In September, Mozilla announced its plans to implement the DNS-over-HTTPS (DoH) protocol by default in the Firefox browser. Subsequently, Google announced its intention to do the same for the Chrome browser. Firefox has already started to gradually shift to DOH. Chrome is expected to start shifting some traffic by the end of the year.
What is DoH?
DNS stands for Domain Name System; it’s the system for matching the domain names to IP addresses, this obviously makes it easier for us to browse the internet by name rather than having to remember IP addresses. Until now, all of that has happened via an unencrypted DNS connection. As the name DNS over HTTPs implies, DoH takes DNS and shifts it to a secure, encrypted HTTPs connection.
What is http/https?
http is a system used where a browser make a GET request to a server, then server then sends a response, typically a file containing HTML. Of course, the browser usually does not have a direct connection to the server so this request with have to pass through multiple hands before it gets to the server, the response is dealt with in the same way.
The problem with this is that anyone along the path can open the request or response and read it. There is no way of knowing what path this traffic will take so it could end up in the hands of people who do harmful things such as sharing the data or even changing it.
HTTPS fix this poor state of affairs, with https – each request/response has a lock on it. Only thye browser and the server know the combination of that lock meaning only the browser and the server can read the contents of this data.
This solves a lot of security issues, but there are still some communications happening between the browser and server that were not encrypted, this means people could pry on what you are doing. One of the places were this type of communication was exposed is in DNS. In steps DoH which works on the same idea described above to prevent tampering and eaves-dropping.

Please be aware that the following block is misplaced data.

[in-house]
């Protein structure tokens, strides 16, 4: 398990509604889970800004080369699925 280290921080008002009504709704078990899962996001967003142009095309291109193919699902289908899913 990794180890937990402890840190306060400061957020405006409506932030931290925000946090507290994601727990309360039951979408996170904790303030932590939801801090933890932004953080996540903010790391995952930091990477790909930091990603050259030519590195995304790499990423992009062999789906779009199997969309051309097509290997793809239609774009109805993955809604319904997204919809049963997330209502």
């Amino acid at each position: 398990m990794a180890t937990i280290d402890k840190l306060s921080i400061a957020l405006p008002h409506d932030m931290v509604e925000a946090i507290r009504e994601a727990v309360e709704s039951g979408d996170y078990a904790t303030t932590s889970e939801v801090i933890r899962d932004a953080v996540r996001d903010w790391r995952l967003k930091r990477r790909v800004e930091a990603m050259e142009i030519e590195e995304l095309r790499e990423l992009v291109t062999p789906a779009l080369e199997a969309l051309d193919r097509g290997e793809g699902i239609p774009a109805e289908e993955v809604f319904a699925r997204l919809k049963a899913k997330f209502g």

By using HTTPS to exchange the DNS packets, we ensure that no one can spy on the DNS requests that our users are making.
Mozilla and Google are making these changes to bring the security and privacy benefits of HTTPS to DNS traffic. All those warnings about the security risks of public WiFi? With DoH, you’re protected against other WiFi users seeing what websites you visit because your activity would be encrypted. DoH can also add protection against spoofing and pharming attacks and can prevent your network service providers from seeing your web activity.
Privacy vs. content filtering: a conundrum
So far, so good – we have underlined the possible privacy benefits of DoH but could there be a problem on the horizon for schools and organisations that use DNS based content filtering?
DNS-based content filtering is so prevalent that almost every parental control device (whether its installed on your network or via some type of web service) uses it. If DNS queries are now encrypted before passing through these products, they could see cease to work.
This could see broader DoH adoption by web browser disrupting existing content filtering implementations.
DNS-based filtering still possible
Since the DNS queries are only encrypted when they go beyond the router, DNS-based threat intelligence and parental control functionality can still work. For example, if someone accidentally stumbles on an adult website, the router will intercept his DNS queries and show him your custom message instead. It’ll also encrypt the rest of his innocuous queries so that people outside of your network won’t be able to exploit his browsing history.
You need to confirm that your existing content filtering will work when browsers start support DoH by default.